Tag Archives: Cross-cultural communication

Doing Business with the Chinese: Communication Breakdown

Many people ask me what it’s like to do business in greater China. One of my favorite songs from the classic rock era, “Communication Breakdown” by Led Zeppelin, comes immediately to mind.

I speak, read, and write fluent Mandarin Chinese. I conduct the daily business of life, as I have done for the past twenty years, largely surrounded by Chinese people.

And still, I often have to probe, prod, and read between thousands of lines in order to figure out what the hell is going on. You see, in greater China, speaking directly is NOT a virtue as it is back home.

Consider a recent discussion I had with a contract manufacturer (OEM factory) in Taiwan. I was there on behalf of a client, a food manufacturer. When I called the factory, on the recommendation of a distributor, they assured me up and down that they take all sorts of OEM work from companies both domestic and overseas.

Here’s a condensed version of the conversation I had with the boss (he had an assistant at his side the whole time), translated from Mandarin into English:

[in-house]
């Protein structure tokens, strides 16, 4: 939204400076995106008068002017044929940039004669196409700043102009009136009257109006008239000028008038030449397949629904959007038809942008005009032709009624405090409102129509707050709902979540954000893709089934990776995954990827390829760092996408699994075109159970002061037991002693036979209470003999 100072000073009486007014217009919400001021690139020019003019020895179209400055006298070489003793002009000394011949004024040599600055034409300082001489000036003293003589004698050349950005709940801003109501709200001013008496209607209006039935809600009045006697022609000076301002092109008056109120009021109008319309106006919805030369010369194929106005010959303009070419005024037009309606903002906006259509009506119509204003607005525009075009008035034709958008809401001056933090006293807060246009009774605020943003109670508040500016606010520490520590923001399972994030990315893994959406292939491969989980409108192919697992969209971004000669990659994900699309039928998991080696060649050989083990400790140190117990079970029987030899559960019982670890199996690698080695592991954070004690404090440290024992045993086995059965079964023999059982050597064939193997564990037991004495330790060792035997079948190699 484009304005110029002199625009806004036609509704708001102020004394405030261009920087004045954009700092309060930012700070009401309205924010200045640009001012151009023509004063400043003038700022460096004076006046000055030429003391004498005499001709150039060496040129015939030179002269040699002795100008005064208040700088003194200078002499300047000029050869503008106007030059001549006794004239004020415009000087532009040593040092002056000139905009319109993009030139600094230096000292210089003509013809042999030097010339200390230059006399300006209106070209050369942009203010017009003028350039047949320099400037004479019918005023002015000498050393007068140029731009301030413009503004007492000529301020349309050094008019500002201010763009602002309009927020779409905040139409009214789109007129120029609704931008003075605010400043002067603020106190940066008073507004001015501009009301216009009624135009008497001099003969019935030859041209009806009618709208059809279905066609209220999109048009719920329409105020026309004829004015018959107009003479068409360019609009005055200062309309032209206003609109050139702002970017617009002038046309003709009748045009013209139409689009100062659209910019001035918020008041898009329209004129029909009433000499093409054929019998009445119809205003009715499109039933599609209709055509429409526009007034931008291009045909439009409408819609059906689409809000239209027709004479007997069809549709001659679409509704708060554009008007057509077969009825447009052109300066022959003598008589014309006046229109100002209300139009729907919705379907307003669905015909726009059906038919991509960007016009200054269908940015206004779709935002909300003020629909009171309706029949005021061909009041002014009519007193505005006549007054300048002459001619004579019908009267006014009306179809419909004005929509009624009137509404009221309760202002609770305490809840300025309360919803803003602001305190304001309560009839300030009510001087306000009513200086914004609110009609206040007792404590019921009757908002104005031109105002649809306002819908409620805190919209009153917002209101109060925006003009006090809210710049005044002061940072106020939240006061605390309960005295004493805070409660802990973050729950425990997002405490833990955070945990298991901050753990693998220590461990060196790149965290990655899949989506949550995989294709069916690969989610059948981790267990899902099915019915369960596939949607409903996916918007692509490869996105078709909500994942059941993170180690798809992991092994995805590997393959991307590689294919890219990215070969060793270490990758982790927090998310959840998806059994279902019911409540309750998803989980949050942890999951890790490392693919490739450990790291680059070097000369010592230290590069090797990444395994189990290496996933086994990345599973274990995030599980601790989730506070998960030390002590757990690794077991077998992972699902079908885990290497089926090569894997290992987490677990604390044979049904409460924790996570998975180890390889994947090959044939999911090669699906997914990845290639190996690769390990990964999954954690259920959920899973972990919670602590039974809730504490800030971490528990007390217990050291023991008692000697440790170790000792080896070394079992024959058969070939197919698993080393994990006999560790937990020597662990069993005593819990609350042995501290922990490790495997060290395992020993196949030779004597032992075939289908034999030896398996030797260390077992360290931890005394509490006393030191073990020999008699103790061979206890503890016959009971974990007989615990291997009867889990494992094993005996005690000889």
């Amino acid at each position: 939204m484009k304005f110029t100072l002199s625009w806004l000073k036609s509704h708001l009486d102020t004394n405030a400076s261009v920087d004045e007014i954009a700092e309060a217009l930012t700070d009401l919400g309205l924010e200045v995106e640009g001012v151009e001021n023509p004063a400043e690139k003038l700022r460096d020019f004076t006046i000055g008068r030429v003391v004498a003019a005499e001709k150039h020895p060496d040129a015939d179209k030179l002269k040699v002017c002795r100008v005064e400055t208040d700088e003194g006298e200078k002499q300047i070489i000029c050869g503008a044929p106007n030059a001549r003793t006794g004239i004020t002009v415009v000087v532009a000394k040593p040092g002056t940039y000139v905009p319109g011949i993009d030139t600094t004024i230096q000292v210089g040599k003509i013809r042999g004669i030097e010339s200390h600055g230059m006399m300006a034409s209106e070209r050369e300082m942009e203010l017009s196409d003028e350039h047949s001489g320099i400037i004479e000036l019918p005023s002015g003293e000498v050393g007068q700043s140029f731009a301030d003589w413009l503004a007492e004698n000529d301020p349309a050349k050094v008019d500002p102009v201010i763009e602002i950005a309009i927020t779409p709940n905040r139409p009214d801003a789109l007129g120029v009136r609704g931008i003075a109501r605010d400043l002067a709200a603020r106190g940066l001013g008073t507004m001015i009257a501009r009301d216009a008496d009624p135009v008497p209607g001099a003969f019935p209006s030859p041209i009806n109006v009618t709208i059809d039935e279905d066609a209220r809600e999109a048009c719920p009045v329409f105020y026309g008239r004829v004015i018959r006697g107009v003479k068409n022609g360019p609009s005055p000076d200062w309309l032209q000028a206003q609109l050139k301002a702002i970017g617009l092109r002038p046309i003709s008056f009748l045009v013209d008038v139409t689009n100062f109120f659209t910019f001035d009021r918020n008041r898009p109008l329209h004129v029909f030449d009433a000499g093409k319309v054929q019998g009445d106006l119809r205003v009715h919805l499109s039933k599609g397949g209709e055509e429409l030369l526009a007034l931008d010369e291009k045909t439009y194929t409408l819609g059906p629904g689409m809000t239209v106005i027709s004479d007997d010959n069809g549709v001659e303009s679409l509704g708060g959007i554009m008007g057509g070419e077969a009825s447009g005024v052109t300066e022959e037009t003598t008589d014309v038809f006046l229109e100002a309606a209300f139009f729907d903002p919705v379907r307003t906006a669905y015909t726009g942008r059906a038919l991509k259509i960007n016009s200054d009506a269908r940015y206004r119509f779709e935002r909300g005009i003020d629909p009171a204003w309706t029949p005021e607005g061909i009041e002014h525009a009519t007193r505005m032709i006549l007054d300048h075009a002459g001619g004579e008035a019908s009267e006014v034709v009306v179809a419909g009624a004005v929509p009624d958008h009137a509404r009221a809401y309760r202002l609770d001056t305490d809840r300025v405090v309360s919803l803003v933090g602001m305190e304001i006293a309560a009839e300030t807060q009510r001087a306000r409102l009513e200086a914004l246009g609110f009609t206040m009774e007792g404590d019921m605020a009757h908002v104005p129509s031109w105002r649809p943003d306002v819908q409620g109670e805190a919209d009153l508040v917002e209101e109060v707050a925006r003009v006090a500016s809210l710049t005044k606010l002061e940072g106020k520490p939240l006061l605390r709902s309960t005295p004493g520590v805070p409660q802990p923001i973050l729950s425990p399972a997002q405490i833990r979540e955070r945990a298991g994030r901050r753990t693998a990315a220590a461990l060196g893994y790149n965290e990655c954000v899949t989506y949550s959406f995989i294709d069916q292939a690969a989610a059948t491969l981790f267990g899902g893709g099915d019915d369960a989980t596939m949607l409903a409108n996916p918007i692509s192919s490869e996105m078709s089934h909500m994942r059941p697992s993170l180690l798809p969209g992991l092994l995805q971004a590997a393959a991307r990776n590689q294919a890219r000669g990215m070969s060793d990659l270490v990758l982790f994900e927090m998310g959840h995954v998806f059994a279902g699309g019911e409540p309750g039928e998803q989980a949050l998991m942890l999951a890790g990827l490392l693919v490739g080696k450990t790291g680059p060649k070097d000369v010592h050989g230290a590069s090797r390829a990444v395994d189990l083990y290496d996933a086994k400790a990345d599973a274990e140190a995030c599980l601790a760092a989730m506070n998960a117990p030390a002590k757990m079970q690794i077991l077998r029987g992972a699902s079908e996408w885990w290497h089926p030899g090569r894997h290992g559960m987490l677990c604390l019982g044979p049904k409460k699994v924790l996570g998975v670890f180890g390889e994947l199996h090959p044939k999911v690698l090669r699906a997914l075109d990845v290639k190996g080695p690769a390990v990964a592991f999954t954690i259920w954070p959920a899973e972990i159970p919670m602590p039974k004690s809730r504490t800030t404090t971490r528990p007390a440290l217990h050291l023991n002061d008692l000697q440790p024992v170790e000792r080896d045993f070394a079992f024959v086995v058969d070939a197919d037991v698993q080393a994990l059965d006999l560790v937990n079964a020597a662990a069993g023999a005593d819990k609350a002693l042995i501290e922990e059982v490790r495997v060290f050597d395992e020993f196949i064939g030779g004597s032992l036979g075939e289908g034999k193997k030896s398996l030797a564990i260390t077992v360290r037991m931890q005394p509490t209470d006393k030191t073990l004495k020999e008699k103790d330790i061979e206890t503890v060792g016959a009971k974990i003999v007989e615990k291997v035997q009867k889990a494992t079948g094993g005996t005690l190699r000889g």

Boss: (Examining my client’s product). “We can make this.”

Me: “Good. So you already have the necessary equipment in your factory?”

Boss: “We’ll need to study this a while before we can start producing it.”

Me: “Of course. So, you have the equipment and can do it then?”

Boss: (Munching on one of the samples I brought) “This doesn’t taste very good. Too hard. Try one of ours.” (Hands me a few samples of his product.)

Me: (Politely trying a few of his samples). “Yes, it tastes very good. Of course, my client will want you to recreate his product from a formula. He’ll want you to develop a product that is very similar in look, texture, and taste to the product his produces at his home factory.”

Boss: “Your product doesn’t taste very good. Consumers in Taiwan and China won’t like it.”

Me: “Thank you for your kind advice. So, are you interested in producing this product? Will you work up a quotation for me on X kg?”

Boss:“It would take a long time to get this right before we could start producing it.”

Me: “I know. I have experience with making other food products. We’ll go for as close a match as we can get. If it takes a few weeks or even a few months, that’s okay. So, are you interested in producing this product?”

Boss: “Can you just put our products into your packaging? That would be easier.”

Me: “I’m afraid not. The client wants to sell his product, not someone else’s product. Mr. X, forgive me, I’m an American and we tend to speak directly. Will you tell me if you are interested in working with my client?”